Wednesday, November 2, 2016

A Couple of Midcentury Makeovers

It occurred to me while typing the title of this post that Mr. W and I aren't all that far off from being "midcentury" ourselves. Eesh. Where does the time go? It seems like just yesterday we were dreaming up our ideal midcentury-style house in the wine country and now we've owned this place for four years.

Speaking of which—when we first purchased it and were coming up to work on it on the weekends, we bought a $20 IKEA coffee table to tide us over until we moved our real furniture. That terrible little laminate table survived even after we brought our Hollywood belongings, and in the corner it sat for three whole years, bowing slightly under the weight of the TV, stereo, and various other media components.

Sometimes I would catch myself sneering at it in disgust. It was never anything but faithful to me, and yet, I loathed that cheapie coffee table.

Mr. W promised to build me a custom media console...but he had about 850,000 other projects ahead of it. And then we got a kitten. And the kitten took to climbing behind Ugly IKEA Coffee Table and chewing on all the cords to our various viewing system boxes.

Thus began my renewed crusade to get something else in the corner of my living room.

Mr. W went to work in Sketchup as he likes to do, and drafted some plans...

Execution proved a smidge difficult, as after he applied walnut wood veneer to one side of the actual construction wood, it warped a bit. So I was called into the garage to stand on the wood while he screwed it together. Ah, the life of a DIYer's wife...

Thankfully, he was able to get everything together right and after a couple short weeks, we had an amazing, very authentic-looking midcentury-esque piece of furniture to take the place of Sad, Sad IKEA Coffee Table.

Of course, once the TV was mounted to the wall, I had a funny empty spot next to it that felt like it needed a something sparkly. Not like glitter on a stripper sparkly, but like 1960s starburst clock sparkly—only, without the $100+ price tag. Instead, for a mere $15 at Target I was able to construct my own makeshift burst mirror.

Not wanting to be shown up by Mr. W's redecorating skills, I decided I would also recover the cushions on the cute midcentury chair that sits across from the TV stand. The cover it came with was in ok shape when we first bought it last year...

But after many tooshes smooshing its surface, the fabric finally began to split. So I headed to Joann's, watched some videos on YouTube, and undertook my very first reupholstering project with piping.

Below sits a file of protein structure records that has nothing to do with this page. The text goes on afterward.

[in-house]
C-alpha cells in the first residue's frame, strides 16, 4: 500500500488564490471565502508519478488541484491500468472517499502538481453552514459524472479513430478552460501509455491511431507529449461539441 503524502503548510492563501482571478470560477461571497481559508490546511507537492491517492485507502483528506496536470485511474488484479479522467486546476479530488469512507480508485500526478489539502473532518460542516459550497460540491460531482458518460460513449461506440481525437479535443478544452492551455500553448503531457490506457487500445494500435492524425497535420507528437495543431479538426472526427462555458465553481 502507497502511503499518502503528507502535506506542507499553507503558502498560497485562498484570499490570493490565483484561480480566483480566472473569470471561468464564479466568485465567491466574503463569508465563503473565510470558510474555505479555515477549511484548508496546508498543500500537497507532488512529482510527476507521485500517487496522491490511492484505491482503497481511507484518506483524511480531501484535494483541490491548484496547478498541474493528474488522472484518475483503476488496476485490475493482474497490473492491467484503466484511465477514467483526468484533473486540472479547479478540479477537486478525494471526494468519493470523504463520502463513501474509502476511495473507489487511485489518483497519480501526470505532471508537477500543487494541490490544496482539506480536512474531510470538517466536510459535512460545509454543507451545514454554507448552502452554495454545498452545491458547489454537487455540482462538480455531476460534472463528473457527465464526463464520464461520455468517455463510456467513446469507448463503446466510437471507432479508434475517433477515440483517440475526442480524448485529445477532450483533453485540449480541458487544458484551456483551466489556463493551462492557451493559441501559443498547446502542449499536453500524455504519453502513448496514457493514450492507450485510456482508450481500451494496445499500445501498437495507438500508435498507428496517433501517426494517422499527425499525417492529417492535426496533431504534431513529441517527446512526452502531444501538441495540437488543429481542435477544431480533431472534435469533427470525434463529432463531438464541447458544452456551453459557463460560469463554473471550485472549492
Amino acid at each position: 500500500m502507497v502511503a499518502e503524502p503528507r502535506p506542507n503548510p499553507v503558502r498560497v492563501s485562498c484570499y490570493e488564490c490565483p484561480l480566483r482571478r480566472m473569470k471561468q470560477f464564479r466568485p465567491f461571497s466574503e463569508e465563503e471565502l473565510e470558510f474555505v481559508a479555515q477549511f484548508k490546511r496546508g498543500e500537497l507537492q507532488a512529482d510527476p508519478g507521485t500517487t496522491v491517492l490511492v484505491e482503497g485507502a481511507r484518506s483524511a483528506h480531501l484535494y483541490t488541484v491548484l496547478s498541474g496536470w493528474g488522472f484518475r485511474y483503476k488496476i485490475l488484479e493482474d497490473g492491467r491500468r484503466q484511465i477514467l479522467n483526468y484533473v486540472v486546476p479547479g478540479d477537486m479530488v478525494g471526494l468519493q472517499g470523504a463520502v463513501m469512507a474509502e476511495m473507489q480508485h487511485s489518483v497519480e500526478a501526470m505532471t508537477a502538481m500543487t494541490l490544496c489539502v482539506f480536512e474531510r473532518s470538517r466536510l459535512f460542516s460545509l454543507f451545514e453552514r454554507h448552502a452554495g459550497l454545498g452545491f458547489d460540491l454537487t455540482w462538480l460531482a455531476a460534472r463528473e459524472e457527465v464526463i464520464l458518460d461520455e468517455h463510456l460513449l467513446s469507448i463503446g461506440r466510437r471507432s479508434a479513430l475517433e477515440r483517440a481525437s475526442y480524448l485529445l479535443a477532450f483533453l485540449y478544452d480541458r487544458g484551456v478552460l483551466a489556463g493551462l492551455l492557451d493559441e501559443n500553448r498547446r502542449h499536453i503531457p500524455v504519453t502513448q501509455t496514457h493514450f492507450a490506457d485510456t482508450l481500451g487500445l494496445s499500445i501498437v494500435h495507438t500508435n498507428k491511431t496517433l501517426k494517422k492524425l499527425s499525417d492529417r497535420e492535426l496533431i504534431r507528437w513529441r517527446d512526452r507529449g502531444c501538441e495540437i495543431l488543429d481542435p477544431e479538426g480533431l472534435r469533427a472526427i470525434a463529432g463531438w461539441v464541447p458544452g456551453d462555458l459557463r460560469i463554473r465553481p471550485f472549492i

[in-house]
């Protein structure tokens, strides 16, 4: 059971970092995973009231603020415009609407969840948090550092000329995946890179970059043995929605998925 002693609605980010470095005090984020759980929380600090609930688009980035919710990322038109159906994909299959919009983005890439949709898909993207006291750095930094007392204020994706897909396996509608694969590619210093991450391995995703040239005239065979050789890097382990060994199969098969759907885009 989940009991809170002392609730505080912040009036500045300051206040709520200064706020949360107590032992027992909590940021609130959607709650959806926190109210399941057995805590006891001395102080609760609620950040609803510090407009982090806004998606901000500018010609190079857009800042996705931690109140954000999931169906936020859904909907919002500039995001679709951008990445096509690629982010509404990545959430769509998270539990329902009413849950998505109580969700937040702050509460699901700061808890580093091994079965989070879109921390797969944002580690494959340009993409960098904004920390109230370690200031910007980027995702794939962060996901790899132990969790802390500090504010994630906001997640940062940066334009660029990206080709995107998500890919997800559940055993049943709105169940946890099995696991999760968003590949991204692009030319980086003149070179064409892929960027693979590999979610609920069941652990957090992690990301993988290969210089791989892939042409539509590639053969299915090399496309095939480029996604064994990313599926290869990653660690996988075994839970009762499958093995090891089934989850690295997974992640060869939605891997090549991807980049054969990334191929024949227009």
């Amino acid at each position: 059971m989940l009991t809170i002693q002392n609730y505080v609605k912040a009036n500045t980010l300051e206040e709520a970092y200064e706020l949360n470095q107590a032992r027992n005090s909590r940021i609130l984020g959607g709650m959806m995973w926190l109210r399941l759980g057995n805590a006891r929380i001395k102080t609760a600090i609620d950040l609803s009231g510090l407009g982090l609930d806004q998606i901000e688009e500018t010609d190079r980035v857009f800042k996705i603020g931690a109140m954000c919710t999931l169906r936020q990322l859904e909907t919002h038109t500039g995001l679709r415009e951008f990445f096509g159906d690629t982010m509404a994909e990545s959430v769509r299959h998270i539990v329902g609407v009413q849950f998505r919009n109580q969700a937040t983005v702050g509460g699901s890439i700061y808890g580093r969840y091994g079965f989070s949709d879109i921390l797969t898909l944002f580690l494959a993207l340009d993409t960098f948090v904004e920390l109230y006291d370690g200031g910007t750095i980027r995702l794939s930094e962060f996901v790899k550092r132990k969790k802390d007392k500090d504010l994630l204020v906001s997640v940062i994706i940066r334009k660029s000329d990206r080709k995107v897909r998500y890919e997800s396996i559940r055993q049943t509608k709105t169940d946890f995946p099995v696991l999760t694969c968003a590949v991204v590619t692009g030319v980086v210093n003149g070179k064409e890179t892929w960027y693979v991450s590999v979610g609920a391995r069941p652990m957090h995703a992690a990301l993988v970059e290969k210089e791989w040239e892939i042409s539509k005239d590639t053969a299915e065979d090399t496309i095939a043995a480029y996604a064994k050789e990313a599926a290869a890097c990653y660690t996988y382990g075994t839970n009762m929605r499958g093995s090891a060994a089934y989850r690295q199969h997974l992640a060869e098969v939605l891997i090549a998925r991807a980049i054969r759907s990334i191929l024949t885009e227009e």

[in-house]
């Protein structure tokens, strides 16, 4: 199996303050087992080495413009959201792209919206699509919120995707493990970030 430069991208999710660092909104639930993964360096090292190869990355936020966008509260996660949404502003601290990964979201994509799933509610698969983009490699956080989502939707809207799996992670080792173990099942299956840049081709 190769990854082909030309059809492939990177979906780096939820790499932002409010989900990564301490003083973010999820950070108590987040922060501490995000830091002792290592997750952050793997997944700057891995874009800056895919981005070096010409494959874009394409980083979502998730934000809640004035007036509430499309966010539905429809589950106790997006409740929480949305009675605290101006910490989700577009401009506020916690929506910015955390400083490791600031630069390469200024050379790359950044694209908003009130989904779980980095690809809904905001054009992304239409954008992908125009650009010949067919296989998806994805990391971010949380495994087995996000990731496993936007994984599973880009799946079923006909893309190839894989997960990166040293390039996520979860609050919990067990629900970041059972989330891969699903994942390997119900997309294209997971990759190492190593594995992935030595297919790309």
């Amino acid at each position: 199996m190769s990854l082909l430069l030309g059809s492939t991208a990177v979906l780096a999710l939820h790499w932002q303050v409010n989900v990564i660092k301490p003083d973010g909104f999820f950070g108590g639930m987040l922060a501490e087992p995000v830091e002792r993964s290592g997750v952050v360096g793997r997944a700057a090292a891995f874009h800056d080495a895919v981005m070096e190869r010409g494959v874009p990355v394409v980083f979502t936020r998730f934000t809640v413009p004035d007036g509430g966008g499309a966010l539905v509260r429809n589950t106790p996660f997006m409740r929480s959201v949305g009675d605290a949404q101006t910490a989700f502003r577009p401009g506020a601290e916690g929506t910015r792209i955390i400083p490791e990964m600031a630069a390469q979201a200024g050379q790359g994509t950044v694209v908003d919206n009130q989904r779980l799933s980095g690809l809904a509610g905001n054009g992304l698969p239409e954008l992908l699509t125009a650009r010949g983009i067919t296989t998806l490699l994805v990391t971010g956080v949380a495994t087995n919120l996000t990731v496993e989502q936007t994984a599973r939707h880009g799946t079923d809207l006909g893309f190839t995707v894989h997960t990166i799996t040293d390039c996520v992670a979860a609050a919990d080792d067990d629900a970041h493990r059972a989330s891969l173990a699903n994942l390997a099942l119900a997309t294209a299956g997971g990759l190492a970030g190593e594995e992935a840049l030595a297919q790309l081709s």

I got the job done, but there was an inordinate amount of cursing involved. I may have also punched the sewing machine a few times. Not in like a Fonzie "Eeeeyyy this'll make it start working for me" way but like an "I hate you and want to smash you until you're dead" kind of way... It took a lot of stamina and a lot of wine to get the project done. But I did it and although it's not perfect, it looks just fine. At least that's what the cats keep telling me...


Tuesday, October 4, 2016

Hardly Roughing It: Our Second Annual Camping Trip

Quintessential camp beverages

When Mr. W and I first started talking about camping a few years ago, I immediately mounted my high horse and regaled him with stories of my extreme outdoorsiness. I could survive in the desert with barely more than a canteen and a bandana. I could go days without a shower. I'd practically earned a PhD in s'more making. I certainly wasn't Cheryl Strayed, but I had backpacked in Angeles Crest, Joshua Tree (multiple times) and even the Sierras—where it unexpectedly snowed on us in the middle of the night. I pretty much considered myself a camping pro.

So when Mr. W insisted we bring aerobeds and pillows to sleep on last year in Big Sur, my eyes almost rolled out of my head in judgmental disgust. That was way too luxurious for camping. We needed to rough it!

One night in Big Sur, and I decided I'd pack my pillow (like he had been smart enough to do) on our next trip...

Just another spectacular California beach

Fast forward to this week and we had the car loaded for Montaña de Oro State Park with everything from the aerobeds to my silk pillowcase-covered pillow, to a down comforter for extra cushion. He had turned me.

When we stopped off at Target in San Luis Obispo on our way, it was only supposed to be for some drinking water to last us during our two-night stay. But the next thing we knew, we were loading a bottle of wine, some extra cheese, and a few random necessities, like vitamin D and cat food, into our cart.

Camp Maris

As we set up our tent, Mr. W used a bluetooth speaker to broadcast Coldplay from our picnic table so we had a work soundtrack. Our aerobeds were inflated courtesy of a power adapter plugged into the Prius. We used a firestarter packet to get our campfire raring for bratwurst cooking. 

Note to other campers: Potatoes on skewers take about 3.5 hours to cook...

We were cheating up a storm. And it only got worse.

I couldn't have Photoshopped this better than it was. Nature. Sigh.